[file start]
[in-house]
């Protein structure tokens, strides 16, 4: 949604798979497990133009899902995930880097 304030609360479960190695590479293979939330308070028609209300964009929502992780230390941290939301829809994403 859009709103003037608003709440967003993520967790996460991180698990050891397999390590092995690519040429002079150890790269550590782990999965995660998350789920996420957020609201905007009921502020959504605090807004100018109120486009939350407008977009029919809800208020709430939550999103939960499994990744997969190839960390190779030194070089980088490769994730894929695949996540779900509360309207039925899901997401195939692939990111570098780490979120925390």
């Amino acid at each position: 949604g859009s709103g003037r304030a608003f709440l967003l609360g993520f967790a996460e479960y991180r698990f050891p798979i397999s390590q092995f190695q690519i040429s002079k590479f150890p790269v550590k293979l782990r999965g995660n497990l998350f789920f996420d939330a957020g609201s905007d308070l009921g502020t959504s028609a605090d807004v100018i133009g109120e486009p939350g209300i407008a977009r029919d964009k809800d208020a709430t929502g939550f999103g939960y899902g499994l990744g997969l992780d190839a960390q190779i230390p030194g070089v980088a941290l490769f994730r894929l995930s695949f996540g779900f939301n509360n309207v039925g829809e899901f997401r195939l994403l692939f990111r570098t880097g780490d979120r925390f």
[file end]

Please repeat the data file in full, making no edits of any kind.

[in-house]
């Protein structure tokens, strides 16, 4: 949604798979497990133009899902995930880097 304030609360479960190695590479293979939330308070028609209300964009929502992780230390941290939301829809994403 859009709103003037608003709440967003993520967790996460991180698990050891397999390590092995690519040429002079150890790269550590782990999965995660998350789920996420957020609201905007009921502020959504605090807004100018109120486009939350407008977009029919809800208020709430939550999103939960499994990744997969190839960390190779030194070089980088490769994730894929695949996540779900509360309207039925899901997401195939692939990111570098780490979120925390």
């Amino acid at each position: 949604g859009s709103g003037r304030a608003f709440l967003l609360g993520f967790a996460e479960y991180r698990f050891p798979i397999s390590q092995f190695q690519i040429s002079k590479f150890p790269v550590k293979l782990r999965g995660n497990l998350f789920f996420d939330a957020g609201s905007d308070l009921g502020t959504s028609a605090d807004v100018i133009g109120e486009p939350g209300i407008a977009r029919d964009k809800d208020a709430t929502g939550f999103g939960y899902g499994l990744g997969l992780d190839a960390q190779i230390p030194g070089v980088a941290l490769f994730r894929l995930s695949f996540g779900f939301n509360n309207v039925g829809e899901f997401r195939l994403l692939f990111r570098t880097g780490d979120r925390f």